I would like to start off by stating that I'm very pleased with the results of this quarter. Our pipeline visibility remains very strong and the sales opportunities that we are seeing around the world remain strong. Before I talk about the quarter, I would like to address the announcement that we will wind down our ten year relationship with State Farm. As we noted, we expect around $35 million to $39 million in revenue from State Farm in 2009, and that annual spend will continue to decrease thereafter as our work for State Farm concludes by the end of 2011.
Now there are a number of reasons behind it, a number of facts that I would like to discuss. And first is from the S1 perspective. We are a software products company, and over the past few years our products have matured and we believe that we should focus primarily on two things; licensing our self service and full service banking software to large friends in the U.S. and world wide to our Enterprise business and the community and regional banks and credit unions to our Postilion business and then secondly, licensing our payment software to financial institutions, retail and [inaudible] and processes also throughout our Postilion business worldwide.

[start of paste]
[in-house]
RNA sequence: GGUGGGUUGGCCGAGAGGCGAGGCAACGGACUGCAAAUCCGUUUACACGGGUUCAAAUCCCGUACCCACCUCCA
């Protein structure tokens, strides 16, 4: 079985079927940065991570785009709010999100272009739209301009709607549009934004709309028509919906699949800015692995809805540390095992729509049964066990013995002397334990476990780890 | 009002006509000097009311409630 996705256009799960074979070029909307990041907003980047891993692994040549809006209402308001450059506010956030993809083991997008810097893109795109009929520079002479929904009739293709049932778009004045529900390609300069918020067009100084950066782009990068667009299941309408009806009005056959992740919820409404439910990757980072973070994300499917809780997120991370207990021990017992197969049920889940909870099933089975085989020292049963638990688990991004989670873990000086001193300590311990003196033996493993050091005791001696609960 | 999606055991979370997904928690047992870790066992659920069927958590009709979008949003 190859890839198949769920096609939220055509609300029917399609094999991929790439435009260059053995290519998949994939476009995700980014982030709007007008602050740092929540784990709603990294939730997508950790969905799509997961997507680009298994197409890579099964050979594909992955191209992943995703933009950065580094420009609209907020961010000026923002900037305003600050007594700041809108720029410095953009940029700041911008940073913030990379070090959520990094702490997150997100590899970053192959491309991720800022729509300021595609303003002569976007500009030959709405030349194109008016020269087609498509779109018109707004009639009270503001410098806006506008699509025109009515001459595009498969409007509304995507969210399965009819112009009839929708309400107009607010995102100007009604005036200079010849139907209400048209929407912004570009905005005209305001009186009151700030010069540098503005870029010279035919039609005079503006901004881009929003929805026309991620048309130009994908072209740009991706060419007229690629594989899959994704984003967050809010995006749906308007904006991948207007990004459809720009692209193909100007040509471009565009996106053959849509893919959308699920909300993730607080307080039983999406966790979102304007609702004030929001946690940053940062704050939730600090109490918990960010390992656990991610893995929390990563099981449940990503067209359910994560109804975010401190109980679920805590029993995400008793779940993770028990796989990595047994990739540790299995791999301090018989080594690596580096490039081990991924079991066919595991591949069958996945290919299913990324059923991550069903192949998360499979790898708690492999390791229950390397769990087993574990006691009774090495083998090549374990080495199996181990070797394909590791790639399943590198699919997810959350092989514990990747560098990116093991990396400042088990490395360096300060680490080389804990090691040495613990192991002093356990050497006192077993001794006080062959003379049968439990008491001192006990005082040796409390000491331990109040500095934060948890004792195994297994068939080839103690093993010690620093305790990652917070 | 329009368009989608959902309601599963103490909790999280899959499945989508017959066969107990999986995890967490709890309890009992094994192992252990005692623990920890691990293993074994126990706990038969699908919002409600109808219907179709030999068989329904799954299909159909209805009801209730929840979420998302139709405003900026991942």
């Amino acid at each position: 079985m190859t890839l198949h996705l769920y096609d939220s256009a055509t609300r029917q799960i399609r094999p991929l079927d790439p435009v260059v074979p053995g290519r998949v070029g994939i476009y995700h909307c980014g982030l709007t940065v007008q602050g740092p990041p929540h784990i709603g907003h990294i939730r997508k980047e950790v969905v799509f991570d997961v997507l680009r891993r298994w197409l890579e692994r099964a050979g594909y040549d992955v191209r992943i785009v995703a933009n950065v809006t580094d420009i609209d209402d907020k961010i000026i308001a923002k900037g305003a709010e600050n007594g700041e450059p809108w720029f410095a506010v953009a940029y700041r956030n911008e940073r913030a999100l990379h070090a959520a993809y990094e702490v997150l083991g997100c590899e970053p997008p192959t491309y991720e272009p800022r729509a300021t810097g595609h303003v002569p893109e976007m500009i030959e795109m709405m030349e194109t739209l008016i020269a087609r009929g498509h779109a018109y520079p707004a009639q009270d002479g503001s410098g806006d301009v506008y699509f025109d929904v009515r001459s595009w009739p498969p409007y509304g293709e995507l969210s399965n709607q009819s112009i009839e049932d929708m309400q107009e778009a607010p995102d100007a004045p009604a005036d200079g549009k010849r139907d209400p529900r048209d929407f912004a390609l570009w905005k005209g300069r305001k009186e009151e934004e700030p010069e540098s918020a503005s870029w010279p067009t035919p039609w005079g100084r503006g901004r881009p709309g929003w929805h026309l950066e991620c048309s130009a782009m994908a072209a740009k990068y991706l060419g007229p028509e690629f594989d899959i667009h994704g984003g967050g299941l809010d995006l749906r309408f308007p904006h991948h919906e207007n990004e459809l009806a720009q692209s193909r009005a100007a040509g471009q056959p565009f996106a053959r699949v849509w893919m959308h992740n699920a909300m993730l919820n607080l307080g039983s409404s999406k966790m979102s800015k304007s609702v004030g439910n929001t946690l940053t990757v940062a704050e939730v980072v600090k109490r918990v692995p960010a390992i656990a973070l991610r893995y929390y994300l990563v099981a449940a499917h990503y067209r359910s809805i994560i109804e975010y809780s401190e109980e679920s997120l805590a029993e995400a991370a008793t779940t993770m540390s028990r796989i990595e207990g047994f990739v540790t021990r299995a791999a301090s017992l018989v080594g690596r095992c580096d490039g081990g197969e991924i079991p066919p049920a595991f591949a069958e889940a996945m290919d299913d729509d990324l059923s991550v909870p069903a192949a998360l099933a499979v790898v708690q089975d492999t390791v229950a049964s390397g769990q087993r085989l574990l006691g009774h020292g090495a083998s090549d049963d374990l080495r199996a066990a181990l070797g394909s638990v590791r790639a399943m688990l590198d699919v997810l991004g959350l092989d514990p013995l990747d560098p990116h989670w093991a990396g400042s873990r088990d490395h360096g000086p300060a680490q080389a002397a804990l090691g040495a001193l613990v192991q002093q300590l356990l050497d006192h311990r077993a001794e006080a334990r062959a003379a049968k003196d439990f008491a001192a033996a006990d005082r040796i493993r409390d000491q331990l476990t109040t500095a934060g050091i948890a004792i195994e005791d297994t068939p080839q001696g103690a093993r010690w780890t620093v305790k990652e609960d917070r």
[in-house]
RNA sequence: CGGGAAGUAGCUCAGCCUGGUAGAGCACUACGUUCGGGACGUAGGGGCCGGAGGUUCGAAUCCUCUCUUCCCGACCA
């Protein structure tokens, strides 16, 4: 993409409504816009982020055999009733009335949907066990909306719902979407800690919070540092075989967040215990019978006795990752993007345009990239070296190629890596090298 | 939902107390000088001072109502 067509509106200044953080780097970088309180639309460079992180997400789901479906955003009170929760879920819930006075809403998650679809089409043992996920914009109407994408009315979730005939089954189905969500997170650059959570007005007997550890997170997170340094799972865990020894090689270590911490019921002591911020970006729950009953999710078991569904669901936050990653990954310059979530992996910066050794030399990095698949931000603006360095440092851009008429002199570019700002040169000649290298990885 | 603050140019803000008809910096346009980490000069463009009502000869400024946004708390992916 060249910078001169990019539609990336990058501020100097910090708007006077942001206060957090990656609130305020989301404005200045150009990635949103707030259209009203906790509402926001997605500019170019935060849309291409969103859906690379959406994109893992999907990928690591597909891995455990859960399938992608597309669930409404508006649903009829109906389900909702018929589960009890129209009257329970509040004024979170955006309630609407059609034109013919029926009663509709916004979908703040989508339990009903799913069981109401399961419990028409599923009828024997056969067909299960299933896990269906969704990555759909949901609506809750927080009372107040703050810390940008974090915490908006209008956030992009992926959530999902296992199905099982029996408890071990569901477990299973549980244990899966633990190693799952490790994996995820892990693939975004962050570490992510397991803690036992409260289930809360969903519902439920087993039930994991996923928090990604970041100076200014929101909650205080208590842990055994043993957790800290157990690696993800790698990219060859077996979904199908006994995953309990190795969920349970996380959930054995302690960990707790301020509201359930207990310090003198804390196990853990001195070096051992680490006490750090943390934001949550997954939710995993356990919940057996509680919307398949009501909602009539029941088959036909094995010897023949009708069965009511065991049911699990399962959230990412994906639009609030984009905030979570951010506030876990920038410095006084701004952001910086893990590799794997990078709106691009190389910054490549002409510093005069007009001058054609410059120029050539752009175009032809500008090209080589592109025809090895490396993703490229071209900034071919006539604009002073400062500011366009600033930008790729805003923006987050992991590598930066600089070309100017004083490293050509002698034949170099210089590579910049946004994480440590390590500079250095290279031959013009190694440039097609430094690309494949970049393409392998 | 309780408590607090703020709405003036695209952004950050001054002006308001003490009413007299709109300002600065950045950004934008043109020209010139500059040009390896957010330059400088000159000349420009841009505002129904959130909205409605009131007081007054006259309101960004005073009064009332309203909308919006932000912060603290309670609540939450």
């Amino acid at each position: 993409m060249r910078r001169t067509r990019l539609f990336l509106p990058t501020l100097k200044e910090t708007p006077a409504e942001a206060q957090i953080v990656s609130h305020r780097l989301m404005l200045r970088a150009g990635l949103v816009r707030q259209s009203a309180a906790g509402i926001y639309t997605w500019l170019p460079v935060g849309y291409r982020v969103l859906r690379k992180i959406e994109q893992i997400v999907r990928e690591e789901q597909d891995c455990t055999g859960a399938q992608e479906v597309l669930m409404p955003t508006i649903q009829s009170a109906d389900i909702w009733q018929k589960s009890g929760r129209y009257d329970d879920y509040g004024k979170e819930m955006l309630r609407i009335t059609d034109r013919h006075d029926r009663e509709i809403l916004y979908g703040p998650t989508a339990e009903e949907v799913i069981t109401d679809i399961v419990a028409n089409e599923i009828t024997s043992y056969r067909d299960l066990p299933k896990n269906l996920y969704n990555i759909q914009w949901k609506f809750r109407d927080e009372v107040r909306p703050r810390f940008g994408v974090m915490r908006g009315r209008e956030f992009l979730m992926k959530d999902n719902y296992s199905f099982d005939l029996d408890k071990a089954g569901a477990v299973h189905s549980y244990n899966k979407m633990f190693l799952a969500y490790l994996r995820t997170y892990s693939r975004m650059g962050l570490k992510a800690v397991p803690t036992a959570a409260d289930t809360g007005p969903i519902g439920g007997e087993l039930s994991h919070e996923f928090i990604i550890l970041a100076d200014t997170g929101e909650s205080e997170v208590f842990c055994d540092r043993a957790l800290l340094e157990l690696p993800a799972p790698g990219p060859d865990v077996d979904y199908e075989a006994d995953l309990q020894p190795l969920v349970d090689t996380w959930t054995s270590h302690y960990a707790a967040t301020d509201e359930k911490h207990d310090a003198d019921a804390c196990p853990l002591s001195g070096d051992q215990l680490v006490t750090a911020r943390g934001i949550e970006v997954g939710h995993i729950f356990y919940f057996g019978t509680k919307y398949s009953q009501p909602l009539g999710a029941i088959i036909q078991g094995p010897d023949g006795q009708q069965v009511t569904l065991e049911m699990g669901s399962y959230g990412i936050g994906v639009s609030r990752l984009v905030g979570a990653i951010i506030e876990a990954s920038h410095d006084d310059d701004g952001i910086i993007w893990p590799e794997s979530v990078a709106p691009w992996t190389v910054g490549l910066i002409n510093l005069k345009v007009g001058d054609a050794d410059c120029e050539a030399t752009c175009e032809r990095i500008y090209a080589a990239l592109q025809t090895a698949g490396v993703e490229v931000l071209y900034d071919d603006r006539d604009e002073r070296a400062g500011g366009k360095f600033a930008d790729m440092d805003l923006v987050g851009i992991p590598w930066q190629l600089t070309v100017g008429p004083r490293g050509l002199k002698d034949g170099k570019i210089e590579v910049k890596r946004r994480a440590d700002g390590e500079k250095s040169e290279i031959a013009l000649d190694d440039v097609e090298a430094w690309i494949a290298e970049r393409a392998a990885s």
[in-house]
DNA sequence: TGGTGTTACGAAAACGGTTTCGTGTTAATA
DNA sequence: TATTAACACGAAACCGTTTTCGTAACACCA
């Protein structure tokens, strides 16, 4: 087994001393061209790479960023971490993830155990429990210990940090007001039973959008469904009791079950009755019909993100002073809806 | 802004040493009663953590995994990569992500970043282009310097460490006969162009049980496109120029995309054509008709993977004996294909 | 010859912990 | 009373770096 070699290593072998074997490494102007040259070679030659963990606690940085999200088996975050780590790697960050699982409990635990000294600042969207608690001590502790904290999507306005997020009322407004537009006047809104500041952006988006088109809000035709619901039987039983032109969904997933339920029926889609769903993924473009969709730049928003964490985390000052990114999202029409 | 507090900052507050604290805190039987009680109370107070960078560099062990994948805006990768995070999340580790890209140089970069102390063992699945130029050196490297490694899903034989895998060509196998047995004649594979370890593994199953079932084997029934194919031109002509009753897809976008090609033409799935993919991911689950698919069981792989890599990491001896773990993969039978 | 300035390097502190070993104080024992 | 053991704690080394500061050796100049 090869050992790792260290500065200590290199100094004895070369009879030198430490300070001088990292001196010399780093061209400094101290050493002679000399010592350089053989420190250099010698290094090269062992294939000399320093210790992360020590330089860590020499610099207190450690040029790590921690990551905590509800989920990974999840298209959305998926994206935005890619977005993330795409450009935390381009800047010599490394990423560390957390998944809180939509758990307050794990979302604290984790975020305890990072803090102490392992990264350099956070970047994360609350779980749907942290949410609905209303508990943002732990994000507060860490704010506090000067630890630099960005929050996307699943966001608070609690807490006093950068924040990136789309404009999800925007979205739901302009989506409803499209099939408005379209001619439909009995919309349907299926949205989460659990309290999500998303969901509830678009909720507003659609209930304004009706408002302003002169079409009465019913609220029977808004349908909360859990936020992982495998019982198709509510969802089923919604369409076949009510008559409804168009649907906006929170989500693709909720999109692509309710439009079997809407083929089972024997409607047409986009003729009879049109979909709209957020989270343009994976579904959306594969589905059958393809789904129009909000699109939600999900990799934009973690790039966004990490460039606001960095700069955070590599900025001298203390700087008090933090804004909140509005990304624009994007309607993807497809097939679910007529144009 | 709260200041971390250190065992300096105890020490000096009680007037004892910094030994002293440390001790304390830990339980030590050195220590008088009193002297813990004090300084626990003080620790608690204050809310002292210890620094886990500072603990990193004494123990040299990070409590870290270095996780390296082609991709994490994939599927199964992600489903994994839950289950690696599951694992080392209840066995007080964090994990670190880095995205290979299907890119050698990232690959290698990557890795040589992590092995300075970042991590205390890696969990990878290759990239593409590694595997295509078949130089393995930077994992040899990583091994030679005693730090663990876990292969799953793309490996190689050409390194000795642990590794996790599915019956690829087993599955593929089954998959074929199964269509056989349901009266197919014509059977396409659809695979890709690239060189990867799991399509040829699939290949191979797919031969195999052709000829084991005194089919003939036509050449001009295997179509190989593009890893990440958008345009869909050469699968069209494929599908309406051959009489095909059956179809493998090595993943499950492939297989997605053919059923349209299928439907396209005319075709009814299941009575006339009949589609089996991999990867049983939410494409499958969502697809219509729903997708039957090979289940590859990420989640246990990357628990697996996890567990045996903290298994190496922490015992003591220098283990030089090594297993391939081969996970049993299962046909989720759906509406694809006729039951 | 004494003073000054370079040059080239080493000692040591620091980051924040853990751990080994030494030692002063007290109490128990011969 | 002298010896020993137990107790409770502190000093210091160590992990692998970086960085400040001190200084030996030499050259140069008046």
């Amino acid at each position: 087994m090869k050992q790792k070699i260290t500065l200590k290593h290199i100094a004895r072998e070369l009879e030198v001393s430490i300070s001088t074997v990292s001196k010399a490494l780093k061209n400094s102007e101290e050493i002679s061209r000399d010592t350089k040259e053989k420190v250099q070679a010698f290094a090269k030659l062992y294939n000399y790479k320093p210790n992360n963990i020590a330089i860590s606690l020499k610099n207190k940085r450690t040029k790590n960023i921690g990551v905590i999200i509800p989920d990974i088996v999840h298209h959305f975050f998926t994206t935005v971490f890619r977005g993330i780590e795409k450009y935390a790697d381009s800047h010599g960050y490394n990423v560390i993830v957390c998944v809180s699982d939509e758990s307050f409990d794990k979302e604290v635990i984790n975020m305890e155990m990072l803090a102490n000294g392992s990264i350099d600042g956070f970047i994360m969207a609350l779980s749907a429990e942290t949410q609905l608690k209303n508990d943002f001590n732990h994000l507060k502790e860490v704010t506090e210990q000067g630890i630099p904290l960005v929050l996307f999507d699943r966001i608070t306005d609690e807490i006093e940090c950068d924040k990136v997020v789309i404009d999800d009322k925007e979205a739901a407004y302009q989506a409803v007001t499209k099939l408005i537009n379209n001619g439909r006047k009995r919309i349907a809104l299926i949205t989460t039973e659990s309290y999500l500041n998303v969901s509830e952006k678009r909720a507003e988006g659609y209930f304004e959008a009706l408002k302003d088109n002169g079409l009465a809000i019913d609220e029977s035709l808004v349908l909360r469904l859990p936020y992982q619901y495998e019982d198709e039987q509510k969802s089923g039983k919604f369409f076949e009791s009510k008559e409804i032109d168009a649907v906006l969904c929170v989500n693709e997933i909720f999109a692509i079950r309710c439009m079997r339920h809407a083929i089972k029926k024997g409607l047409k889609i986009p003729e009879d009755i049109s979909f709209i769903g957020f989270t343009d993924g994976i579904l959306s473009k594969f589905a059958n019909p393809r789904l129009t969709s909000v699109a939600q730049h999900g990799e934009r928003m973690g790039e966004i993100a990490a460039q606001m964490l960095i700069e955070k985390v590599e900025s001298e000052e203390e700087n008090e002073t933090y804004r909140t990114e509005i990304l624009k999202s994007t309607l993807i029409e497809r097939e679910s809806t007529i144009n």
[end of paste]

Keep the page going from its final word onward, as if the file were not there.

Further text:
State Farm has been a great customer for us and we still have an extremely positive working relationship with them, but we really have gone past the applications for State Farm. These applications are very specific to State Farm and we have not been successful in selling them to other insurance companies. State Farm has access and owns the code and can change it and can maintain it. State Farm's also our only non-bank customer currently using our Enterprise platform and their implementation is unlike any other implementation that we have.